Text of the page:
Reaction of the Windows Phone 7.8 Release Schedule

Today, through the Windows Phone Blog, Microsoft announced the release of the Windows Phone 7.8 update for Windows Phone 7.5 devices. The update will be rolling out in the near future, more specifically early 2013. As stated by Terry Myerson, Corporate Vice President of the Windows Phone Division, he says,

“We know you’re eager to get the Windows Phone 7.8 update, and we want you to know that we’re working closely with our hardware and carrier partners to get it tested, approved, and rolled out to as many devices as possible in early 2013. As we work to quickly get this in the hands of our loyal users, we’re also striving to deliver a high-quality release and ensure a smooth transition for our widely expanded services.

With that, the immediate reaction of a lot of early adopters has been rather strong and irritated. However, I’d stay focused on the fact that Microsoft will be doing a good job of bringing early adopters with added functionality to their well-served Windows Phone devices. It might not be the full gamut of Windows Phone 8’s features, but a nice compliment to what they already have; a stable and snappy OS with competent hardware that can handle with ease the demands of Windows Phone 7.5 and, hopefully, 7.8.

I would also say that Microsoft will be doing a much better job of bringing along older hardware than Google’s Android and its convoluted update schedule and will-it-update-or-will-it-not lottery that certain devices have to deal with. Coming from those other fragmentation issues, Microsoft’s approach of updating older hardware is a cakewalk compared to Android.

With Windows Phone 7.8, these devices will be getting the start screen feature already present on Windows Phone 8. An expanded range of theme/accent colors to have more control of personalized options, plus the promise of new, noteworthy apps like Angry Birds: Star Wars and Space. Given these features, there is still a lot more life left in the tank for 1st & 2nd generation devices. As a Windows Phone owner (and one that can’t upgrade to Windows Phone 8 until July 2013) I feel good about the 7.8 update, and I think most users will be too. Microsoft should be commended for that.


Having said that, there are still plenty of things to be perplexed about Microsoft’s decision to update older hardware until 2013! We can’t praise Microsoft for its willingness to upgrade older hardware and dismiss the pathetic update schedule that it has strung along early adopters. Since its inception, one of the biggest complaints about Windows Phone was its mind numbing, turtle-like pace of bringing updates to devices. Things just took to long.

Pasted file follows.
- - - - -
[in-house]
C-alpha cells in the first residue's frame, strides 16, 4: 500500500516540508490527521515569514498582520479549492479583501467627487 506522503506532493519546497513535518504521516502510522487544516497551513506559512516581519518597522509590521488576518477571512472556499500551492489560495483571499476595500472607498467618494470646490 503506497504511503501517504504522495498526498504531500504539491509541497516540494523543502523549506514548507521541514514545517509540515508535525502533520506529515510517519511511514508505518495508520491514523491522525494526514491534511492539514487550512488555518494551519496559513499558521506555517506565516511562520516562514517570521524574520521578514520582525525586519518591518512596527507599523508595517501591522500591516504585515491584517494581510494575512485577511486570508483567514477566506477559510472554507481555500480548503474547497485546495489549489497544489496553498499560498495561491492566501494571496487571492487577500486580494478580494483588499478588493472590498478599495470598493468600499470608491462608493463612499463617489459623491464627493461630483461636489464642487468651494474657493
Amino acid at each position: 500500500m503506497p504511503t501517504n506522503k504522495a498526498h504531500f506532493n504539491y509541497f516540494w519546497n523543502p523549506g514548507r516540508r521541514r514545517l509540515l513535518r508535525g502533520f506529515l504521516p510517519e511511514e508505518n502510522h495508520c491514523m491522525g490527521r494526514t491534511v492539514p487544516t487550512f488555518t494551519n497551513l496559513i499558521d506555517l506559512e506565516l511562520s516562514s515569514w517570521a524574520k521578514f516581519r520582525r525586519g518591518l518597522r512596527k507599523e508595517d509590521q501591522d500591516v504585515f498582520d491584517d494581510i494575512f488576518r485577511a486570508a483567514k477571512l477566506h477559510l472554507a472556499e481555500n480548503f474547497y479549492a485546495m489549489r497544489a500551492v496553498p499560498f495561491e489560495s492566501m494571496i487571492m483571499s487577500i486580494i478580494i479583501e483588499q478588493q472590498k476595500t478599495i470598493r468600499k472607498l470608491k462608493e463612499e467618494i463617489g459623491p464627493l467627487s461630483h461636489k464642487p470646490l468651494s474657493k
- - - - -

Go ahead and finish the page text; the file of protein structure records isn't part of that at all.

Microsoft hasn’t changed this at all, and a 2013 release date just adds to the drama by keeping early adopters out of reach of some much needed bug fixes (disappearing keyboard anyone?). All the vile and negativity set forth by today’s announcement is well warranted, and consumers should be peeved. Most of those early adopters have been marketing beacons, praising Redmond’s stylistic OS in the face of a gigantic tide of naysayers. This seems like a slap in the face at is most egregious, a letdown and a loss of faith at its most poignant to those very same representatives.

But the biggest problem Microsoft has towards its customers is this: Ambiguity.

That ambiguity is killing us. Microsoft’s unwillingness to give concrete facts, hard dates and specifics on its updates only leaves customers to speculate as to when things will actually arrive. It doesn’t give any of us a sense of assurances or specifics on when things will get better. Without some form of path to follow, what else are users left to do?

To see how ambiguous Microsoft is about its 7.8 update just look at that very same ‘early 2013’ schedule. What does that say to us? Early compared to what? If it’s a Q1 2013 schedule then that gives Microsoft until March 31st to release WP7.8; four full months before anyone gets an update and at least a full twenty months since build 7.10.7720.68 (a.k.a Mango) rolled out in September of 2011. If its in January of 2013, that still leaves a gap of 17 months between updates.

With that sort of record, its no wonder some early adopters are angry about today’s news, and its that sort of ambiguity that could turn dedicated customers into Apple and Android users.

Let’s hope that with the arrival of Windows Phone 8, and the promise of OTA updates, the qualms and disjointed update schedules the likes of Windows Phone 7.8 are a thing of the past. For those of us still stuck on 7.5, though, it might be a long wait.

What do you think? Is Microsoft’s lack of clear communication regarding its 7.8 update fair for customers? Let us know in the comments below. Don’t forget to follow us on Twitter and Like Us on Facebook.